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Re: Yaesu G500 bearings, KLM antennas

----- Original Message -----
From: "KYLE YOKSH" <yokshs@sbcglobal.net>
To: <amsat-bb@amsat.org>
Sent: Friday, March 21, 2008 8:36 PM
Subject: [amsat-bb] Yaesu G500 bearings, KLM antennas

> Hello,
>   I've got a KR-500 and G500a rotor that need a good servicing. I've found
> a lot of great info in the archives that will help me, but still have a
> questions..
>   I've read that the original bearings were steel, and begin to rust
> almost immediately after installation.  Can anyone suggest a better
> bearing, and perhaps a source and part number?
Hi Kyle, K0KN

The KR-500 and G500a elevation rotors are mechanically similar and if
you look at the KR-500 Instruction Manual you will find the exploded
mechanical drawing with part numbar and location.

Each bearing is composed by part numbar 34 made with 20 ball bearings
size 0.312 ( 5/16 inch ) and a bearing holder part number 33

By the way  one groove for the balls is casted into the "aluminum boom
shaft tube" part number 29 and the other groove is casted into the rotor
housing 1.2.

The bearing holder 33 is a stainless steel toothed ring with 20 teeth and
the purpose of it is to keep the 20 balls separated each other while holding
the lubricant grease between them and lubricate the grooves during rotation
preventing in addition the wather to enter the rotor housing from the

The problem here is that the balls are not in contact-to-contact each other
but they are separated each other by the teeth of the bearing holder.

In this condition when the weight of the antennas is very large the radial
vertical force generated by it's weight is not absorbed by the balls but  is
completely applied over the teeth and so the 20 balls will be forced to
separate away one from the other.

This load is responsible to wear out, to deform and to cut the teeth but
as soon only one or two teeth are broken then the distance from the balls
decreases so that the assembly tube gear 31 has room to fall down a little
bit but the distance between it and the internal gear 10,11 increases up to
a point that to come into gear with the pinion fail.
>   I've also read that the bearing cages are subject to failure, and some
>   folks prefer to ditch them altogether.
To cure this problem and prevent damages to pinion and gear 31 I have not
used anymore the bearing holder 33 but I have filled the grooves with
black molibden grease adding in it , I do not remember exacly if two or tree
more same size balls in order to replace the original room occuped by
the teeth and this rotator is actually running without problems from several
years now.

When I did this modifications in 1992 the spare parts for Kempro were sold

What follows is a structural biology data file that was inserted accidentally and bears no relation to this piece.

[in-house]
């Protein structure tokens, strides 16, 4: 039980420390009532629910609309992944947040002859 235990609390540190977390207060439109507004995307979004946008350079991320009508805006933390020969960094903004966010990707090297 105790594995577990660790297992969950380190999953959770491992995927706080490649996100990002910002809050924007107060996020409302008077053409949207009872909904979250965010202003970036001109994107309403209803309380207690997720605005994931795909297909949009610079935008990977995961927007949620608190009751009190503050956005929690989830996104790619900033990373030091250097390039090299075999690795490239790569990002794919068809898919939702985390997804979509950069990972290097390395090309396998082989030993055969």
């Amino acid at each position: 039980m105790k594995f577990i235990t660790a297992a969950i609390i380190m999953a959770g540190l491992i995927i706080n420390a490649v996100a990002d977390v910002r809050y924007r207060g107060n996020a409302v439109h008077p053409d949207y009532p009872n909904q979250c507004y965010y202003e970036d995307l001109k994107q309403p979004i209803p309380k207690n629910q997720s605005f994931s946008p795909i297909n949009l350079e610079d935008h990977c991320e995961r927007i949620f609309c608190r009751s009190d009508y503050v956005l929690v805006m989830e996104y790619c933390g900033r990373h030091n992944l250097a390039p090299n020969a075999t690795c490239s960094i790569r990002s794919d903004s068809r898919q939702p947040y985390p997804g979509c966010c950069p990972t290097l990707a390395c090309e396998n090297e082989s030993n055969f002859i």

by SMC South Midlands Communications l.t.d in UK actually available at
shaun.hey@smc-comms.com  but I got advice that actually they do not have
many spare parts at stock for it.
>   I'm also curious if anyone has any suggestions to optimize my old KLM
>  crossed yagis?
>   I use a KLM 2m14c and 43518c, and they seem to work fairly well, but are
>  not exactly
>   top performers. I've never opened the polarization switcher units on
>  either antenna, but suppose I might want to clean the relay contacts?
I have the same antennas and for the KLM 2M-14C  I realized immediately
that the PCB of the CS3 switcher carrying the polarization relay was the
critical point exposed to rain and umidity condensation.

For the above reason I have incapsulated the PCB with it's relay into an
additional plastic box drilling  in it few suitable holes to drain out water
and let the relay to stay at the same atmospheric pressure inside and
outside the additional box and this prevent condensation of the umidity.

In order to prevent that during temperature variation occurring from night
and day new contaminated air enters inside the original relay cup ( the
relay breathe air + pollution) the original plastic cup of the switching
relay must be very well silicon sealed and the studs fitted inside the PCB
must be inspected for good soldering.

In my antenna circularity switcher CS3 I found as new that one stud was not
perfectly soldered to the trace of the PCB  but when I attemped to better
solder it I realized that the stud becames immediately oxidated when heated
by the soldering iron.
The stud of this relay is not made of copper and it became oxidated if the
temperature of  the soldering iron is too high so that it was necessary to
scratch  it and solder it again at a lower temperature using Alpha Metals
Inc. Plastic Rosin Solder 62 Sn , 36 Pb and 2 Ag

 Another precaution to increase the relay contact life is not to switch the
polarization while transmitting expecially with high power and the use
of an electrical interlock between TX and polarization Switch seems to
be a good idea.

About my 435-40CX the original CS-2 switcher is identical to that of your
435-18 C but I have not used the CS-2  because I have replace it with one
of my own designe 4 polarizations V-H-RHCP-LHCP as published into the
AMSAT-Journal, March.April 2007 Part-1 and May-June 2007 Part-2

>   Since my tower must be tilted over to service the rotator and antennas,
> I'd like to get several years of service out of this gear.
If you mount the antennas as per the Assembly Instruction of the Manual
they will be already optimized for the best performance for gain and VSWR
and I don't think it will be possible to do better.

By the way in two separate email I will send to you copy of the mechanical
drawings for the KR-500 and a set of pictures showing how I have
water-protected the CS3 for the KLM 2M-14C and as well for the KLM

>   Thank you for any help.
>   73,
>   Kyle
>   K0KN

You welcome and 73" de

i8CVS Domenico

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